Tuesday briefing promises detailed information regarding moves toward resuming normal life

Freedoms have been freely and voluntarily given away as Californians follow orders and recommendations to defend the vulnerable population against the threat posed by COVID-19. On Monday, Governor Gavin Newsom delivered an address to inform Californians on the progress made toward resuming the exercise of inalienable rights, including life, liberty, and the pursuit of happiness.

Newsom opened the Monday briefing with an old African proverb, “If you want to go fast, go alone. If you want to go far, go together.”

“That is the spirit of regionalism that has defined our approach to addressing this pandemic,” Newsom said.

Newsom indicated California sent out a joint statement relaying a shared vision for a process and protocol framework for a “reopening” of California. He curbed the progress by reiterating that the progress has been made by a collective effort to physically distance and protect against the spread of COVID-19.

“I don’t want to understate the imperative of meeting this moment by practicing appropriate social distancing so we can continue to bend the curve,” Newsom said. “But we are at a point of time that we are beginning to socialize conversations to more formally establish what it would look like to begin the process of incremental release of the stay-at-home orders.”

The return to normalcy is a major topic among government officials, health experts, and the general public, even in the midst of the most demanding recommendations yet by the CDC that everyone wear facial coverings when going into public.

“We look forward to continuing that collaborative effort that extends beyond the western United States,” Newsom said, “in forming perspectives and opinions, sharing best practices and ultimately advancing the cause that unites all of us, in reopening the economy in a safe and strategic, and responsible way.”

The details of that plan as specific to California were promised to be delivered by Newsom on Tuesday at noon.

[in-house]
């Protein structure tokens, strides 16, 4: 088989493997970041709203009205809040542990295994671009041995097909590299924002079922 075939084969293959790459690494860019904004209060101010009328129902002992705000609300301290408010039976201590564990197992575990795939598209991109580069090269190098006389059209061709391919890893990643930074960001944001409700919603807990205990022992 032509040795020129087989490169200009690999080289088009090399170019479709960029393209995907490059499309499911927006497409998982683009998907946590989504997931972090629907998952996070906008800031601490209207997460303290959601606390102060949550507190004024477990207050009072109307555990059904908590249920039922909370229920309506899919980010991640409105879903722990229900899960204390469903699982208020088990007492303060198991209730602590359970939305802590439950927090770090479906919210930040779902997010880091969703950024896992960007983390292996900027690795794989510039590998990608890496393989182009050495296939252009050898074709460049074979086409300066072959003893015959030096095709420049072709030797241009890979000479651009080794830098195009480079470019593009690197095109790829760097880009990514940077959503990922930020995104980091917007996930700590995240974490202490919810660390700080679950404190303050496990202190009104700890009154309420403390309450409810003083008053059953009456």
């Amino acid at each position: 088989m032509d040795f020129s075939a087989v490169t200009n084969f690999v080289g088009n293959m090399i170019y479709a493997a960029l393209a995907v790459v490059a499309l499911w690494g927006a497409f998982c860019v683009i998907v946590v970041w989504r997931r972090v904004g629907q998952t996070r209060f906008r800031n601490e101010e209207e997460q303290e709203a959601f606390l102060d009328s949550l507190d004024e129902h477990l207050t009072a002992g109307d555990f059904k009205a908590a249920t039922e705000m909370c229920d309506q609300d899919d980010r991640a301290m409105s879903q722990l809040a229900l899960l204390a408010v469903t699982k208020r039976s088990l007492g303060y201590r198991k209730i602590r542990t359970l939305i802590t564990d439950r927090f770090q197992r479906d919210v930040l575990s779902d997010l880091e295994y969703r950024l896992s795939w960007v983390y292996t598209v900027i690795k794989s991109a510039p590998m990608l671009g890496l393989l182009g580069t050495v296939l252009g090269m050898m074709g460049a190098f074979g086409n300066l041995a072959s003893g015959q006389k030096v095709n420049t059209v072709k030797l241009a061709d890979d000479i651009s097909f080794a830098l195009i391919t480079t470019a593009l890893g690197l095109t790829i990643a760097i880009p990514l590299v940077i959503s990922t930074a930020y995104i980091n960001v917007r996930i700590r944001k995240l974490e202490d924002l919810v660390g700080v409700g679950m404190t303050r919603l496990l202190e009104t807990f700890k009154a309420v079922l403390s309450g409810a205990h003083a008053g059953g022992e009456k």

California, Oregon & Washington Announce Western States Pact

Today, California Governor Gavin Newsom, Oregon Governor Kate Brown and Washington Governor Jay Inslee announced an agreement on a shared vision for reopening their economies and controlling COVID-19 into the future.

Joint statement from the Governors: 

COVID-19 has preyed upon our interconnectedness. In the coming weeks, the West Coast will flip the script on COVID-19 – with our states acting in close coordination and collaboration to ensure the virus can never spread wildly in our communities.

We are announcing that California, Oregon and Washington have agreed to work together on a shared approach for reopening our economies – one that identifies clear indicators for communities to restart public life and business.

While each state is building a state-specific plan, our states have agreed to the following principles as we build out a West Coast framework:

Our residents’ health comes first. As home to one in six Americans and gateway to the rest of the world, the West Coast has an outsized stake in controlling and ultimately defeating COVID-19.

Health outcomes and science – not politics – will guide these decisions. Modifications to our states’stay at home orders must be made based off our understanding of the total health impacts of COVID-19, including: the direct impact of the disease on our communities; the health impact of measures introduced to control the spread in communities —particularly felt by those already experiencing social disadvantage prior to COVID-19; and our health care systems’ ability to ensure care for those who may become sick with COVID-19 and other conditions. This effort will be guided by data. We need to see a decline in the rate of spread of the virus before large-scale reopening, and we will be working in coordination to identify the best metrics to guide this.

Our states will only be effective by working together. Each state will work with its local leaders and communities within its borders to understand what’s happening on the ground and adhere to our agreed upon approach.

Through quick and decisive action, each of our states has made significant progress in flattening the curve and slowing the spread of COVID-19 among the broader public. Now, our public health leaders will focus on four goals that will be critical for controlling the virus in the future.

  • Protecting vulnerable populations at risk for severe disease if infected. This includes a concerted effort to prevent and fight outbreaks in nursing homes and other long-term care facilities.
  • Ensuring an ability to care for those who may become sick with COVID-19 and other conditions. This will require adequate hospital surge capacity and supplies of personal protective equipment.
  • Mitigating the non-direct COVID-19 health impacts, particularly on disadvantaged communities.
  • Protecting the general public by ensuring any successful lifting of interventions includes the development of a system for testing, tracking and isolating. The states will work together to share best practices.

COVID-19 doesn’t follow state or national boundaries. It will take every level of government, working together, and a full picture of what’s happening on the ground.

In the coming days the governors, their staff and health officials will continue conversations about this regional pact to recovery.

Getting through this together, Paso Robles